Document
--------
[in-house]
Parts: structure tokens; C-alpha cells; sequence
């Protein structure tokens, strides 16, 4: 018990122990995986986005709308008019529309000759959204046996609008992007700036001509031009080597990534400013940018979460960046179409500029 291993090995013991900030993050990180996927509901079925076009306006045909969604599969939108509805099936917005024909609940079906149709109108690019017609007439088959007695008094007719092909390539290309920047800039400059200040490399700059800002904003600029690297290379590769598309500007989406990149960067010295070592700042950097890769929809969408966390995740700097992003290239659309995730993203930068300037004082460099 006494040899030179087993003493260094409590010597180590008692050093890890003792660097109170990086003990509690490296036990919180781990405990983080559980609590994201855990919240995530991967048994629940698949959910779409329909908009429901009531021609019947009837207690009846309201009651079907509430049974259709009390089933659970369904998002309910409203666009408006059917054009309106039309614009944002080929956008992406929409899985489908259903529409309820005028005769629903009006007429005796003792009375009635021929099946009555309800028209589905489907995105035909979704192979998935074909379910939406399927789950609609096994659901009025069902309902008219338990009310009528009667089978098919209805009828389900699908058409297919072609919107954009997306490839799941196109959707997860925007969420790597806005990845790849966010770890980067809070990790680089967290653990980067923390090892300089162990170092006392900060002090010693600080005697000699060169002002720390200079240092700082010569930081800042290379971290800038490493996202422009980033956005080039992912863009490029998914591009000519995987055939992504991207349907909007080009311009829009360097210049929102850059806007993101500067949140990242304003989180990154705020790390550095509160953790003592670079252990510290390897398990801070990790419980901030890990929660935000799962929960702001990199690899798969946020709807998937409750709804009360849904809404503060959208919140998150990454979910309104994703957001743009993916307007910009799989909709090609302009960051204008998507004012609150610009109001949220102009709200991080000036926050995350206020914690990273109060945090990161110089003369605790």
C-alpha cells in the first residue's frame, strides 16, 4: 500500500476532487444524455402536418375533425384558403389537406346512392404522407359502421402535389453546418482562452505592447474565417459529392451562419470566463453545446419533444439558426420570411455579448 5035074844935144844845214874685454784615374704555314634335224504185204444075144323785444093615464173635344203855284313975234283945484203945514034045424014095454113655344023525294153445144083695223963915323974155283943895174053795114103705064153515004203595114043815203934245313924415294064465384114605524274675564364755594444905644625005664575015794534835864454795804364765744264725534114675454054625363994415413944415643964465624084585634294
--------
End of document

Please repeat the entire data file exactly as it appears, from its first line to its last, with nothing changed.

[in-house]
Parts: structure tokens; C-alpha cells; sequence
């Protein structure tokens, strides 16, 4: 018990122990995986986005709308008019529309000759959204046996609008992007700036001509031009080597990534400013940018979460960046179409500029 291993090995013991900030993050990180996927509901079925076009306006045909969604599969939108509805099936917005024909609940079906149709109108690019017609007439088959007695008094007719092909390539290309920047800039400059200040490399700059800002904003600029690297290379590769598309500007989406990149960067010295070592700042950097890769929809969408966390995740700097992003290239659309995730993203930068300037004082460099 006494040899030179087993003493260094409590010597180590008692050093890890003792660097109170990086003990509690490296036990919180781990405990983080559980609590994201855990919240995530991967048994629940698949959910779409329909908009429901009531021609019947009837207690009846309201009651079907509430049974259709009390089933659970369904998002309910409203666009408006059917054009309106039309614009944002080929956008992406929409899985489908259903529409309820005028005769629903009006007429005796003792009375009635021929099946009555309800028209589905489907995105035909979704192979998935074909379910939406399927789950609609096994659901009025069902309902008219338990009310009528009667089978098919209805009828389900699908058409297919072609919107954009997306490839799941196109959707997860925007969420790597806005990845790849966010770890980067809070990790680089967290653990980067923390090892300089162990170092006392900060002090010693600080005697000699060169002002720390200079240092700082010569930081800042290379971290800038490493996202422009980033956005080039992912863009490029998914591009000519995987055939992504991207349907909007080009311009829009360097210049929102850059806007993101500067949140990242304003989180990154705020790390550095509160953790003592670079252990510290390897398990801070990790419980901030890990929660935000799962929960702001990199690899798969946020709807998937409750709804009360849904809404503060959208919140998150990454979910309104994703957001743009993916307007910009799989909709090609302009960051204008998507004012609150610009109001949220102009709200991080000036926050995350206020914690990273109060945090990161110089003369605790």
C-alpha cells in the first residue's frame, strides 16, 4: 500500500476532487444524455402536418375533425384558403389537406346512392404522407359502421402535389453546418482562452505592447474565417459529392451562419470566463453545446419533444439558426420570411455579448 5035074844935144844845214874685454784615374704555314634335224504185204444075144323785444093615464173635344203855284313975234283945484203945514034045424014095454113655344023525294153445144083695223963915323974155283943895174053795114103705064153515004203595114043815203934245313924415294064465384114605524274675564364755594444905644625005664575015794534835864454795804364765744264725534114675454054625363994415413944415643964465624084585634294